Azerbaijan, Baku, July 9 / Trend , E.Tariverdiyeva/
Armenia's mood concerning the Nagorno-Karabakh conflict settlement has been considerably improved, said Matthew Bryza, the U.S. Co-Chair of the OSCE Minsk Group, before his visit to Baku from Yerevan, where the mediators held talks on the Karabakh settlement yesterday.
"I think it will lead to some progress in the talks. I hope the U.S., French and Russian presidents will express their opinion on this issue at the G-8 summit," Bryza said.
Leaders of Russia, the United States and France may issue a statement on the Nagorno-Karabakh at the G8 summit in L'Aquila, the Assistant to the Russian president, Arkadiy Dvorkovich, told journalists, RIA Novosti reported.
The conflict between the two South Caucasus countries began in 1988 when Armenia made territorial claims against Azerbaijan. Armenian armed forces have occupied 20 percent of Azerbaijan since 1992, including the Nagorno-Karabakh region and 7 surrounding districts. Azerbaijan and Armenia signed a ceasefire agreement in 1994. The co-chairs of the OSCE Minsk Group - Russia, France, and the U.S. - are currently holding the peace negotiations.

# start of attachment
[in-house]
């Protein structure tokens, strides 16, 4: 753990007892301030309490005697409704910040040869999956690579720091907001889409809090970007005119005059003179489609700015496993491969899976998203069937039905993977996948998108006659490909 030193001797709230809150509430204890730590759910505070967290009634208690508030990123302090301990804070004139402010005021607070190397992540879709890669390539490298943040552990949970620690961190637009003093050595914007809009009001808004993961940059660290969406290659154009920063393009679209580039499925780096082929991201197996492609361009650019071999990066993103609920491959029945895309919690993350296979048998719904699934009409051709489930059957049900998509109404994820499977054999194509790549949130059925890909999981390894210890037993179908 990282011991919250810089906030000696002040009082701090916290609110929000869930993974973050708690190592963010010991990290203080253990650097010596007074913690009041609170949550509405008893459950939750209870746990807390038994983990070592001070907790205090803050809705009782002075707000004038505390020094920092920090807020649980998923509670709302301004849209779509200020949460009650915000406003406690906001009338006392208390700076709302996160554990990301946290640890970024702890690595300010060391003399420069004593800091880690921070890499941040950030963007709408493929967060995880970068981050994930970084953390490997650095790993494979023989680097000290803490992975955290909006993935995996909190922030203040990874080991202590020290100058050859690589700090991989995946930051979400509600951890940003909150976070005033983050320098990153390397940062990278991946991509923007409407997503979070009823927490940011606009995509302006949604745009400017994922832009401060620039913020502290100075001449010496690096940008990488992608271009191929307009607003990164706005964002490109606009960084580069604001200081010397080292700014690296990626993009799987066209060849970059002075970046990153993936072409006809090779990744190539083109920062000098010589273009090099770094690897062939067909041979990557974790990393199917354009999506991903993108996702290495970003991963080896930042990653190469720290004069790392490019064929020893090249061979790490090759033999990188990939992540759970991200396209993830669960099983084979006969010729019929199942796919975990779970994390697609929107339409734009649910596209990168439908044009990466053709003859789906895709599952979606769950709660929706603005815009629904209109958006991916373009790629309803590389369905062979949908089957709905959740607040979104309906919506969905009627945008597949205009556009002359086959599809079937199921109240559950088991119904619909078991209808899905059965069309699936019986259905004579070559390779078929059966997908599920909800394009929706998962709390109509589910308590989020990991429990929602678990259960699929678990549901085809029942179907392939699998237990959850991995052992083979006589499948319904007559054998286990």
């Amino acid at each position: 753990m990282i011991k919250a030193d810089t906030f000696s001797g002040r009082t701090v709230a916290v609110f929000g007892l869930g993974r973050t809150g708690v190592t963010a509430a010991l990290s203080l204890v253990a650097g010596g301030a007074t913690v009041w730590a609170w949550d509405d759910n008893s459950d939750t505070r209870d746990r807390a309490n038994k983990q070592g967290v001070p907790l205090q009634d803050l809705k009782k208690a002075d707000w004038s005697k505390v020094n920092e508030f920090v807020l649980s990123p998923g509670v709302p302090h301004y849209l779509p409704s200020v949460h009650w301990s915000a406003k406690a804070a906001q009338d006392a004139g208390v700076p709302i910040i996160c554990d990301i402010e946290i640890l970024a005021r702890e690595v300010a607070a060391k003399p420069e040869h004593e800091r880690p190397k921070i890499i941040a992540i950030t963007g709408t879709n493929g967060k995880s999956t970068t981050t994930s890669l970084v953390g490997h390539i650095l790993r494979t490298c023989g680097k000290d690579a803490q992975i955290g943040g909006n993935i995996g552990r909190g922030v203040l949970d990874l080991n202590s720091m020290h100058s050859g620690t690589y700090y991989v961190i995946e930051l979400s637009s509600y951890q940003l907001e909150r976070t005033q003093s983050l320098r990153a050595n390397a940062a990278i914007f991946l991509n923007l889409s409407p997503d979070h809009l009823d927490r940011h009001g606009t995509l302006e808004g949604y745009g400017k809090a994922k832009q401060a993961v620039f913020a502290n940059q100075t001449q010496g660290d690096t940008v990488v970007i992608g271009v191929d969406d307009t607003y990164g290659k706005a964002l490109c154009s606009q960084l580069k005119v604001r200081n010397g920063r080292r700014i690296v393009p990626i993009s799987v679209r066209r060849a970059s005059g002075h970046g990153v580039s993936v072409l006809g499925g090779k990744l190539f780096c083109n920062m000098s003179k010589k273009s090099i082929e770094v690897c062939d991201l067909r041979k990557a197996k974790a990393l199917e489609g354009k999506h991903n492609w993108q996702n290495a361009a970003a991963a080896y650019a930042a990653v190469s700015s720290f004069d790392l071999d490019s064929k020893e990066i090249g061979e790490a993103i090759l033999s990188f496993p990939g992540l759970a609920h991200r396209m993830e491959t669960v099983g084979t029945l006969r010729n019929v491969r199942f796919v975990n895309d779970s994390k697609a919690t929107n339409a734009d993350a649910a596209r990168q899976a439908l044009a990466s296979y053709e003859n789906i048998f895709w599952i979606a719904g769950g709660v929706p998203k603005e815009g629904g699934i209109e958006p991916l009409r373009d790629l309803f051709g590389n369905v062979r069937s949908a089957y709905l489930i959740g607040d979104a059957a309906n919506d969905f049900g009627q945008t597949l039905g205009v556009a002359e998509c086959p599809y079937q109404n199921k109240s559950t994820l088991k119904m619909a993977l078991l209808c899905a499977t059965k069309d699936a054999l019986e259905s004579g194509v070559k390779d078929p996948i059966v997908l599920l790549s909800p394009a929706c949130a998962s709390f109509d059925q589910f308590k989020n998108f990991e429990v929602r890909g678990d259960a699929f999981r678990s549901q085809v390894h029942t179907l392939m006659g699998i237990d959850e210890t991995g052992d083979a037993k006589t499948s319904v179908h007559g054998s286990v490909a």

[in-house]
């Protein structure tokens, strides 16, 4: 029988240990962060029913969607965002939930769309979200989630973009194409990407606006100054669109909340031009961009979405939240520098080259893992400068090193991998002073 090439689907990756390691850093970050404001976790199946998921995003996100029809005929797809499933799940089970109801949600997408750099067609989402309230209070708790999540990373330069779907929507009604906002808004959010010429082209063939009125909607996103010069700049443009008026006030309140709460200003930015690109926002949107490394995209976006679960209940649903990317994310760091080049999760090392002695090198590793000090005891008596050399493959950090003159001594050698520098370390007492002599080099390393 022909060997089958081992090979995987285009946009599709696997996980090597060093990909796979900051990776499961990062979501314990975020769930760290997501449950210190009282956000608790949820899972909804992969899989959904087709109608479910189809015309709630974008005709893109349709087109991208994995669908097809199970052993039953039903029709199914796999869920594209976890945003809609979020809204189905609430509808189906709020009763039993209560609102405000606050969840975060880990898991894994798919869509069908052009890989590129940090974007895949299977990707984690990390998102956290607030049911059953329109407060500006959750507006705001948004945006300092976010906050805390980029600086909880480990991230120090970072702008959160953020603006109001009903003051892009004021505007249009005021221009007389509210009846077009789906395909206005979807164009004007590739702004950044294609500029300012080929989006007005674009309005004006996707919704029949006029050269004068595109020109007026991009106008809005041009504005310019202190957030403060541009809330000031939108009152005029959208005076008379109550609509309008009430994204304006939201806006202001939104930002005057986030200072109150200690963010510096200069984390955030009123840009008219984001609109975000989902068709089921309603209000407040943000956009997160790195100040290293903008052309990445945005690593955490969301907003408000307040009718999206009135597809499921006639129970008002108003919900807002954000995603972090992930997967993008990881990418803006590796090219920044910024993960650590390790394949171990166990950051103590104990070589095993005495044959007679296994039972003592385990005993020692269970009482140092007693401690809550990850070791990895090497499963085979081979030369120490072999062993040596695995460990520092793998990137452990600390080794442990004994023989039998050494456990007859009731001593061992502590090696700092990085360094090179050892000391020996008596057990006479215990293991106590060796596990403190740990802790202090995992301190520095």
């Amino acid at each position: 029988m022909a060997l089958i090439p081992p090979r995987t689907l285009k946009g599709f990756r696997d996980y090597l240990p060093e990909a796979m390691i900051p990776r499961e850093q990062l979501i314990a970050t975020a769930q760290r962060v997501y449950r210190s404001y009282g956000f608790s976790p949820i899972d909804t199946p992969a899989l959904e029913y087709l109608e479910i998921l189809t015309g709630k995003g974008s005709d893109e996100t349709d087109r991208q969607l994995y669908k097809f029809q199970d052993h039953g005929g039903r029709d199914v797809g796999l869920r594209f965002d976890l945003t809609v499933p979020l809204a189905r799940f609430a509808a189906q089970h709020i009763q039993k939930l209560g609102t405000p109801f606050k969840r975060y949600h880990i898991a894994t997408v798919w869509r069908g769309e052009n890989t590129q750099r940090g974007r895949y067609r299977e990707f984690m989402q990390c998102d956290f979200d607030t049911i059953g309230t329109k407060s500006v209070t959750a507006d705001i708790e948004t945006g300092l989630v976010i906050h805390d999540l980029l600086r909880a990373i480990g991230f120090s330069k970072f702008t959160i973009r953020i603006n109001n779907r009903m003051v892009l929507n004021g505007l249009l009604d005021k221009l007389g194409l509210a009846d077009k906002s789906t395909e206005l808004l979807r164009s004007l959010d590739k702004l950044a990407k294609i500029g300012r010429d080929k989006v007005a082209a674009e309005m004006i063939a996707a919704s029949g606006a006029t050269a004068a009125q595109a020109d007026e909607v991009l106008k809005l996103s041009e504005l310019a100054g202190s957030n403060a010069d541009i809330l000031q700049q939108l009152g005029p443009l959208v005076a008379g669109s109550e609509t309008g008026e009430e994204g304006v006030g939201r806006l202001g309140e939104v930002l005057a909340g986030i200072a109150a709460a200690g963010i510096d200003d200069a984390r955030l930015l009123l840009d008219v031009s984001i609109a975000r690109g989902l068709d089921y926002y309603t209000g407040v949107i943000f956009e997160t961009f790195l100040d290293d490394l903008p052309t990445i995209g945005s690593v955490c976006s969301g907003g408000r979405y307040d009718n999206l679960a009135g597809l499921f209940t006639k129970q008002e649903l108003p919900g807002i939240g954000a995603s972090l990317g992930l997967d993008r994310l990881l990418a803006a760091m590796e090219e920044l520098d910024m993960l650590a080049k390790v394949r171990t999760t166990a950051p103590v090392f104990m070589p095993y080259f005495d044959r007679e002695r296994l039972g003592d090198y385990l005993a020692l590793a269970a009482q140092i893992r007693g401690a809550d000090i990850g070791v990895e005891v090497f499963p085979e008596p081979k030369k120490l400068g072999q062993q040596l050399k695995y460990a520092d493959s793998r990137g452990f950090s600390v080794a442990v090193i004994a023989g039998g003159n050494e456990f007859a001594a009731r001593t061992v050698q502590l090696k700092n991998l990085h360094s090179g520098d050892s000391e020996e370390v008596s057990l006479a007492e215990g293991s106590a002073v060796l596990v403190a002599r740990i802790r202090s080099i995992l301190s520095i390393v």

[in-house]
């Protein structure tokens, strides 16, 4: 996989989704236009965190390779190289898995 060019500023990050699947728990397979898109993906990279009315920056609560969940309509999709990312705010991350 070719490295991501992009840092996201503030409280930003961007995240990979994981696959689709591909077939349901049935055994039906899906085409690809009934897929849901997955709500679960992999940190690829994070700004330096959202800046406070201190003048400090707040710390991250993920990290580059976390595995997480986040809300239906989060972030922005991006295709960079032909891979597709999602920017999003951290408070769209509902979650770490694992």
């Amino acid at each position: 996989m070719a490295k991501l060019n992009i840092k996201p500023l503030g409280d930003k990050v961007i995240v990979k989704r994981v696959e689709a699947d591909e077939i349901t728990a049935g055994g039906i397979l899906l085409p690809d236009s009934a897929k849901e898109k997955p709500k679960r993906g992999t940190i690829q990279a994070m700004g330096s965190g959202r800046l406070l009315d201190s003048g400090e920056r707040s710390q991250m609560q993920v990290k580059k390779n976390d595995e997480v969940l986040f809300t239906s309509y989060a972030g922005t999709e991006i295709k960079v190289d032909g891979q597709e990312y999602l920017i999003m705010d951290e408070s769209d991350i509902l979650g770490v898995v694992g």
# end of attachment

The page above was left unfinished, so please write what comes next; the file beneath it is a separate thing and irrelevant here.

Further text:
Bryza just said that the Azerbaijani president's statement is fertile ground to develop a "framework agreement" to resolve the conflict. "We have designed a" framework agreement", some points of which do not satisfy Armenia, but there are also some points with which they agree," the co-chair said.
An advance, observed in the Karabakh settlement, indicates that the two presidents and two ministers of Armenia and Azerbaijan are very serious about their work, and both countries support a peaceful resolution to the conflict, believes Bryza.
The next negotiations between the Azerbaijani and Armenian presidents will take place in Moscow, he said.
"Constructive negotiations were held in Yerevan and we hope for such negotiations in Baku which will enable us to achieve further progress," Bernard Fassier, the French Co-Chair told journalists.
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